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securing a remailer

by geektron (Curate)
on Oct 11, 2005 at 21:17 UTC ( #499286=perlquestion: print w/ replies, xml ) Need Help??
geektron has asked for the wisdom of the Perl Monks concerning the following question:

One of our ancient remailer scripts has finally been compromised. Someone discovered that it uses an ancient method to pass infomation to sendmail: a pipe directly to sendmail - the worst way to send email from a script.

I'm rewriting the thing with an extra eye for security and configurability (so that I can reuse it across our sites, if/when needed), and I want to make sure I've covered all the bases since the PHB keeps throwing "what if ...." scenarios at me.

I've already come up with the following to secure this thing:

  • using the -T switch (which isn't in the original)
  • using MIME::Lite to create the message rather than just  printing to sendmail
  • using Mail::Address or something similar to validate the "To:" field in the messages. i'll probably also make sure that only *one* value is in the "To:" field
  • (not security related) using Config::General to allow for config file creation with an eye for deploying the remailer across sites.
I know that checking for  $ENV{HTTP_REFERER} isn't a great option, because that can be spoofed. (the person(s) exploiting this hole in the existing remailer have already spoofed IPs to allow for more hits to the script.

Does adding some form of key/ session_id buy any security? I think not, because it would be just another thing that needs to be passed in the form, and enough brute-force attacks would crack that too ...

Any other suggestions for making this thing as locked down as possible?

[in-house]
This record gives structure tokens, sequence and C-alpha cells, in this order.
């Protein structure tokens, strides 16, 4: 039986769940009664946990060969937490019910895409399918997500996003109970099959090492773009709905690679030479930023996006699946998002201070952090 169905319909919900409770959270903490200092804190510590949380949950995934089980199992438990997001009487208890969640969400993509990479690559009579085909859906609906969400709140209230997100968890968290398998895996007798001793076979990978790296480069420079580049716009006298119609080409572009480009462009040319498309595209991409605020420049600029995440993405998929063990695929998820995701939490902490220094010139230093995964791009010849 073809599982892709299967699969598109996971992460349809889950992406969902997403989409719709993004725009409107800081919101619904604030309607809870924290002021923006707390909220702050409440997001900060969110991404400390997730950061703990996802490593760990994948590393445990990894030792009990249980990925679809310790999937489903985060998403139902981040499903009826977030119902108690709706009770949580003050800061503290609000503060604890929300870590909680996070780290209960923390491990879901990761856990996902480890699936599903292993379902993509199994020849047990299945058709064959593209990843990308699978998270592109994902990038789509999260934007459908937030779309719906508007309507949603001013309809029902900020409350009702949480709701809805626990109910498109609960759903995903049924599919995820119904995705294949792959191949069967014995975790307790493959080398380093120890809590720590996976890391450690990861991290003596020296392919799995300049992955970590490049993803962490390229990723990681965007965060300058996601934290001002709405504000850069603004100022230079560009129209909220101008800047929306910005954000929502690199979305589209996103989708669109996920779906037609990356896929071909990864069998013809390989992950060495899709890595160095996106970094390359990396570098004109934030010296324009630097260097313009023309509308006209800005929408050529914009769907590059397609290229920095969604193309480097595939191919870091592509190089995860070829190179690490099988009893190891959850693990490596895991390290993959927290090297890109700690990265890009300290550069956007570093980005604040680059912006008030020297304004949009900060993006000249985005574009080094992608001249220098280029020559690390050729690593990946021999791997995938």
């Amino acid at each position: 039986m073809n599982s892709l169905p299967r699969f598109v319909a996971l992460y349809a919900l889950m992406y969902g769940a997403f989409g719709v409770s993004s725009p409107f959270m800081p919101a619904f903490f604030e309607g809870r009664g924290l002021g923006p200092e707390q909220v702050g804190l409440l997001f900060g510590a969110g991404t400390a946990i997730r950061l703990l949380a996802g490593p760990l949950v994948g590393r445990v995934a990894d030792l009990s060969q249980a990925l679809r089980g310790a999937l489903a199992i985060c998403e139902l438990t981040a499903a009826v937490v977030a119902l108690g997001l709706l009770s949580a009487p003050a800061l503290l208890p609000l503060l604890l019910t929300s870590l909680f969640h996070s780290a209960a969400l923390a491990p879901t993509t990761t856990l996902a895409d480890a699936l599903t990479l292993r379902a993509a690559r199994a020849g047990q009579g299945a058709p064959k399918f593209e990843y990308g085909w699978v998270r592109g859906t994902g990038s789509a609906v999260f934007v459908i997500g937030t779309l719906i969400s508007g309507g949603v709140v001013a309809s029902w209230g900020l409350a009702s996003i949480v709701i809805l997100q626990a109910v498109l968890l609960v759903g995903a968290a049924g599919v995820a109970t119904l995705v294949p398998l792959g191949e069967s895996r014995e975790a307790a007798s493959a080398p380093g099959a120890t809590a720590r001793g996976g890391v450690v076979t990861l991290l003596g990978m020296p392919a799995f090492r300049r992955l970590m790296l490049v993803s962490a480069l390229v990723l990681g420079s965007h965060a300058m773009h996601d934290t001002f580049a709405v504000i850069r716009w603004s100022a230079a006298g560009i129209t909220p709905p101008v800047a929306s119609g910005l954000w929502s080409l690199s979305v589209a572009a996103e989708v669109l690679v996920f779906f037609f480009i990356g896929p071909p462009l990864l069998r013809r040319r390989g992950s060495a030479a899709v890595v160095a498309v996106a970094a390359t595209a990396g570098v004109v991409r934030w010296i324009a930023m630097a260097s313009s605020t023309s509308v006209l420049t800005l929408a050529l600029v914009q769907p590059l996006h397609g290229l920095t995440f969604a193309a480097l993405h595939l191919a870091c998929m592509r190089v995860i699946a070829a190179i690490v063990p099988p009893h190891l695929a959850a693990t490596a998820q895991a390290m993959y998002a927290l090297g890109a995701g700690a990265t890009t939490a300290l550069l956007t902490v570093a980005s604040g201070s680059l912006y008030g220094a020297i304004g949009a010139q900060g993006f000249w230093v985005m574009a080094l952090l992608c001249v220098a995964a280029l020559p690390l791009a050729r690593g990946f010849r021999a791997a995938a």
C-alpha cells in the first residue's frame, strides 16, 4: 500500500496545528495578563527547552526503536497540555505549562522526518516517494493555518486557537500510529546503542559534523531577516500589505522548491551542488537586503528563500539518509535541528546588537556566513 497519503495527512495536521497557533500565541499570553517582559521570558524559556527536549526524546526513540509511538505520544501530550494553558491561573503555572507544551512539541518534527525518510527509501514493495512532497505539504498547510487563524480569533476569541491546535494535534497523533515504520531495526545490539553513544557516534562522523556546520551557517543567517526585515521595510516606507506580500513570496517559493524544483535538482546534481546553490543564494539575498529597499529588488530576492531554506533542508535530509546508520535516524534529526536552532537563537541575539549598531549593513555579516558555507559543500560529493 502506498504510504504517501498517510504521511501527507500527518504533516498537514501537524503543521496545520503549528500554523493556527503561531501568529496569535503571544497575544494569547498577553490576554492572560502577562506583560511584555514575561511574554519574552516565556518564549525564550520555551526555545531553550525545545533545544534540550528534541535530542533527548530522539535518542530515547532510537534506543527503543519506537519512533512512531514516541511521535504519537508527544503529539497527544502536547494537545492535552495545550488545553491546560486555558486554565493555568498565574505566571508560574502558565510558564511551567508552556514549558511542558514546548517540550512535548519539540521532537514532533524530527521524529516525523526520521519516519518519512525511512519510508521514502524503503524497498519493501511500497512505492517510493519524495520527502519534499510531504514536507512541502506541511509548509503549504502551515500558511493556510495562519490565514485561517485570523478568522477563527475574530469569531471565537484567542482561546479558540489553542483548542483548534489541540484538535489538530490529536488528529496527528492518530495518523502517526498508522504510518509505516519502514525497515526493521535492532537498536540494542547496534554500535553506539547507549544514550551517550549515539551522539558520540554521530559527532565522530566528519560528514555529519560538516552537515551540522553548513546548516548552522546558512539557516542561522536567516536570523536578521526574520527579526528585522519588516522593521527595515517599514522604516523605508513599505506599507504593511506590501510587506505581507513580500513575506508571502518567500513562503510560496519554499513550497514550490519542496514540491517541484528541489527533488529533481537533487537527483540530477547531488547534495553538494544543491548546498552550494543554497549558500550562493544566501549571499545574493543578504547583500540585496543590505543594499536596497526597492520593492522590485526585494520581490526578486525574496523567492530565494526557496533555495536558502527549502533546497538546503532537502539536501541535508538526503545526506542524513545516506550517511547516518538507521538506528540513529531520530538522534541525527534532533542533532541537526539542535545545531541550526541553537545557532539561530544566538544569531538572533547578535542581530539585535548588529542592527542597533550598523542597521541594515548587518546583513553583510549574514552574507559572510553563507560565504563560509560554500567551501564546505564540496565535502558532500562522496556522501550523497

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Re: securing a remailer
by marto (Bishop) on Oct 11, 2005 at 21:38 UTC
    Hi,

    You may want to have a look at NMS Formmail.
    If you really wanted to roll your own you may get some ideas from it.
    If its features and config match your requirements you may just want to use it.
    I have used it in a previous job at an ISP when the existing mail gateway sciprt given to users was found to have a rather serious flaw in it.
    This topic has been touched on before, you may want to do a Super Search.

    Hope this helps.

    Martin
Re: securing a remailer
by neosamuri (Friar) on Oct 11, 2005 at 21:40 UTC
    Does adding some form of key/ session_id buy any security? I think not, because it would be just another thing that needs to be passed in the form, and enough brute-force attacks would crack that too ...

    I don't know much about security programing, but I remeber hearing somewhere For every door there is a key, which means that no matter what you do someone given enough knowledge, skill and motivation can still get in.

    So adding the key/ session_id would make it better in the sense that, it would require more motivation for someone to get through it.

Re: securing a remailer
by schweini (Friar) on Oct 12, 2005 at 03:25 UTC
    an ancient method to pass infomation to sendmail: a pipe directly to sendmail - the worst way to send email from a script.

    just wondering why this is that bad? i still use that for quick-n-dirty plain-text mailers, and wasn't aware of any security/abuse problems with this?
      if user input isn't validated/untainted, newlines can be passed into the input, allowing someone to hijack the script and use it as a spam-remailer.

      sure, if you're not accepting user input you could get away with it, but i don't recommend it.

        So the solution is to validate user input. No need to throw the baby out with the bathwater. You'd have similar problems with using unvalidated input with SMTP or any other mechanism for sending mail.

        Still, if the OP finds they can replace a significant chunk of their code with a well-maintained Perl module, that seems like a pretty clear good idea.

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